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ASSOCHAM study on Indian depression

42% of Indian private-sector employees suffer from depression

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More than two in every four employees in India’s private sector are affected by depression or a general anxiety disorder, with those based in Delhi NCR being hardest hit.

The findings were announced by the Associated Chamber of Commerce and Industry of India (ASSOCHAM), spanning views of 1,250 employees across 15o companies.

The rate of such emotional problems has gone up by 45-50% in the past eight years.

With Delhi NCR ranked first in the number of employees suffering from the lifestyle, Bangalore and Mumbai came second and third respectively.

They were followed by Ahmedabad (4th), Chandigarh (5th), Hyderabad (6th) and Pune (7th).

The second most common ailment among staffers was obesity (23% prevalence), while high blood pressure and diabetes were third and fourth most prevalent.

Other common illnesses among white-collar workers were spondylosis (5.5%), heart disease (4%), cervical (3%), asthma (2.5%), arthritis (1.5%), and slip disk (1%).

Much of the issue was blamed on the demands of the business environment.

“Corporate employees have to survive the stiff global competitive environment to save their jobs, adding pressure on their health, leading to silent diseases,” said DS Rawat, secretary general of ASSOCHAM.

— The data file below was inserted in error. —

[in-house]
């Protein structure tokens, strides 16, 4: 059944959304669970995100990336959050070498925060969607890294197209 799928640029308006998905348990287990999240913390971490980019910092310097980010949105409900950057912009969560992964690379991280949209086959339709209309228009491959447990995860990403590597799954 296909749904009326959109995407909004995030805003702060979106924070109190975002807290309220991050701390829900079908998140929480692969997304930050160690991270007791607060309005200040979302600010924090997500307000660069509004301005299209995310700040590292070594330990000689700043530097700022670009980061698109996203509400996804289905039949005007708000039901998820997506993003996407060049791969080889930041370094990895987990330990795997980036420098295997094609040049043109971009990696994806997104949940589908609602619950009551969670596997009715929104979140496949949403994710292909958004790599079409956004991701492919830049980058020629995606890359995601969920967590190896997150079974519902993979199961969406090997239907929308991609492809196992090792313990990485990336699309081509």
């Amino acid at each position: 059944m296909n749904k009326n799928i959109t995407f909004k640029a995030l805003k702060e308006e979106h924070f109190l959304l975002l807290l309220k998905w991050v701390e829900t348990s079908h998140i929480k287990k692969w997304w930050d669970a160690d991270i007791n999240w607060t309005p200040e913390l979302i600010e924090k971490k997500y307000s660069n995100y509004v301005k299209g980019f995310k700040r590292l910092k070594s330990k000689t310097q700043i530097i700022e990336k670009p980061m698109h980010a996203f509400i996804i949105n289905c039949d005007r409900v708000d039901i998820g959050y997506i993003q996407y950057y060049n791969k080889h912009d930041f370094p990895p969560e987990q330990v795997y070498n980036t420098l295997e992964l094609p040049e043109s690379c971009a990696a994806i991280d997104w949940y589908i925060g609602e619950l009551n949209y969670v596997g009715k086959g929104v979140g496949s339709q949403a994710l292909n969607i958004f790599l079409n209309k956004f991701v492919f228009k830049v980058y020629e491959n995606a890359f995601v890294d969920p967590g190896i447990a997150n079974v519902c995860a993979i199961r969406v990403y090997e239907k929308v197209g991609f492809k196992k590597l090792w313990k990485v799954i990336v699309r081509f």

ALSO READ: How anxiety leads your team to make bad decisions

Close to two in every five employees (38.5%) report sleeping less than six hours every night, owing to high stress levels linked to tough targets. Additionally, 48% said that they feel fatigue on regular basis, while more than a quarter suffer from headaches regularly.

The problem was compounded given that more than half of the respondents (57%) said they do not exercise at all. However, 23% do spend working out less than one hour a week, while another 12% exercise for 1-3 hours per week.

The situation was reversed in the public sector however, where a majority said they exercise for more than eight hours a week.

“Work pressure is a killer these days. Lack of self confidence, unrealistic expectations and a nutrient deficient diet are factors that trigger the condition. Biological, psychological and environmental factors play a role too,” said Dr B K Rao, chairman of ASSOCHAM’s Health Committee Council.

Image: Shutterstock

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